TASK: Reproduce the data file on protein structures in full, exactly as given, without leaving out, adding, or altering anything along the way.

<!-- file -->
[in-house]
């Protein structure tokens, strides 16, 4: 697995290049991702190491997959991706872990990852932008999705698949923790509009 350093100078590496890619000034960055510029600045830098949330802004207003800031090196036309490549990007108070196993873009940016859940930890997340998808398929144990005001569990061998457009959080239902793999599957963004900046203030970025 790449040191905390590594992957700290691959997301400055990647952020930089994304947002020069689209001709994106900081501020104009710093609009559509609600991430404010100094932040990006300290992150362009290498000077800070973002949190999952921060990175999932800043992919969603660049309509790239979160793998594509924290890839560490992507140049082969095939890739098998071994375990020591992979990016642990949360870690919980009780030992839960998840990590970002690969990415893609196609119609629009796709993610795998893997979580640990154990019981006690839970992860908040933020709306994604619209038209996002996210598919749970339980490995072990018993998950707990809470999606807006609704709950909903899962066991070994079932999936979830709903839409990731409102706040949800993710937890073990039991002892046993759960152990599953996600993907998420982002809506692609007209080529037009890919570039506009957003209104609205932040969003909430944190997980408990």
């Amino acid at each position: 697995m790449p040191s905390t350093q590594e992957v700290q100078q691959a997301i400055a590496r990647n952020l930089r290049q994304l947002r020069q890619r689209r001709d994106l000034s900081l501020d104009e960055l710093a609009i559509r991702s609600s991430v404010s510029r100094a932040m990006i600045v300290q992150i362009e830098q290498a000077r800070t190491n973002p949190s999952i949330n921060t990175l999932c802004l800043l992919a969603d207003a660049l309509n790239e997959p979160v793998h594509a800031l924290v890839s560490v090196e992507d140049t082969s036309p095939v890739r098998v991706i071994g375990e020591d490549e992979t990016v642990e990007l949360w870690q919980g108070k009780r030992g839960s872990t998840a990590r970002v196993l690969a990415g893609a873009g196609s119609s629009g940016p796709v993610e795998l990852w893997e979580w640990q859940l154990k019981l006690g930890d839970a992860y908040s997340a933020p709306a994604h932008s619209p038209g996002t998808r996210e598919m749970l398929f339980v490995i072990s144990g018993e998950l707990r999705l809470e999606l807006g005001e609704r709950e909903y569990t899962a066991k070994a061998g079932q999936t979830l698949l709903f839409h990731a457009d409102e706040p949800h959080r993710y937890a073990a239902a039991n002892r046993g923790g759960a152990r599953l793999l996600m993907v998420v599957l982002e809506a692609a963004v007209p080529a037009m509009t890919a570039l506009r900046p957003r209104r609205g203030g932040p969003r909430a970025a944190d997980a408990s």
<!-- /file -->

[in-house]
């Protein structure tokens, strides 16, 4: 697995290049991702190491997959991706872990990852932008999705698949923790509009 350093100078590496890619000034960055510029600045830098949330802004207003800031090196036309490549990007108070196993873009940016859940930890997340998808398929144990005001569990061998457009959080239902793999599957963004900046203030970025 790449040191905390590594992957700290691959997301400055990647952020930089994304947002020069689209001709994106900081501020104009710093609009559509609600991430404010100094932040990006300290992150362009290498000077800070973002949190999952921060990175999932800043992919969603660049309509790239979160793998594509924290890839560490992507140049082969095939890739098998071994375990020591992979990016642990949360870690919980009780030992839960998840990590970002690969990415893609196609119609629009796709993610795998893997979580640990154990019981006690839970992860908040933020709306994604619209038209996002996210598919749970339980490995072990018993998950707990809470999606807006609704709950909903899962066991070994079932999936979830709903839409990731409102706040949800993710937890073990039991002892046993759960152990599953996600993907998420982002809506692609007209080529037009890919570039506009957003209104609205932040969003909430944190997980408990």
């Amino acid at each position: 697995m790449p040191s905390t350093q590594e992957v700290q100078q691959a997301i400055a590496r990647n952020l930089r290049q994304l947002r020069q890619r689209r001709d994106l000034s900081l501020d104009e960055l710093a609009i559509r991702s609600s991430v404010s510029r100094a932040m990006i600045v300290q992150i362009e830098q290498a000077r800070t190491n973002p949190s999952i949330n921060t990175l999932c802004l800043l992919a969603d207003a660049l309509n790239e997959p979160v793998h594509a800031l924290v890839s560490v090196e992507d140049t082969s036309p095939v890739r098998v991706i071994g375990e020591d490549e992979t990016v642990e990007l949360w870690q919980g108070k009780r030992g839960s872990t998840a990590r970002v196993l690969a990415g893609a873009g196609s119609s629009g940016p796709v993610e795998l990852w893997e979580w640990q859940l154990k019981l006690g930890d839970a992860y908040s997340a933020p709306a994604h932008s619209p038209g996002t998808r996210e598919m749970l398929f339980v490995i072990s144990g018993e998950l707990r999705l809470e999606l807006g005001e609704r709950e909903y569990t899962a066991k070994a061998g079932q999936t979830l698949l709903f839409h990731a457009d409102e706040p949800h959080r993710y937890a073990a239902a039991n002892r046993g923790g759960a152990r599953l793999l996600m993907v998420v599957l982002e809506a692609a963004v007209p080529a037009m509009t890919a570039l506009r900046p957003r209104r609205g203030g932040p969003r909430a970025a944190d997980a408990s």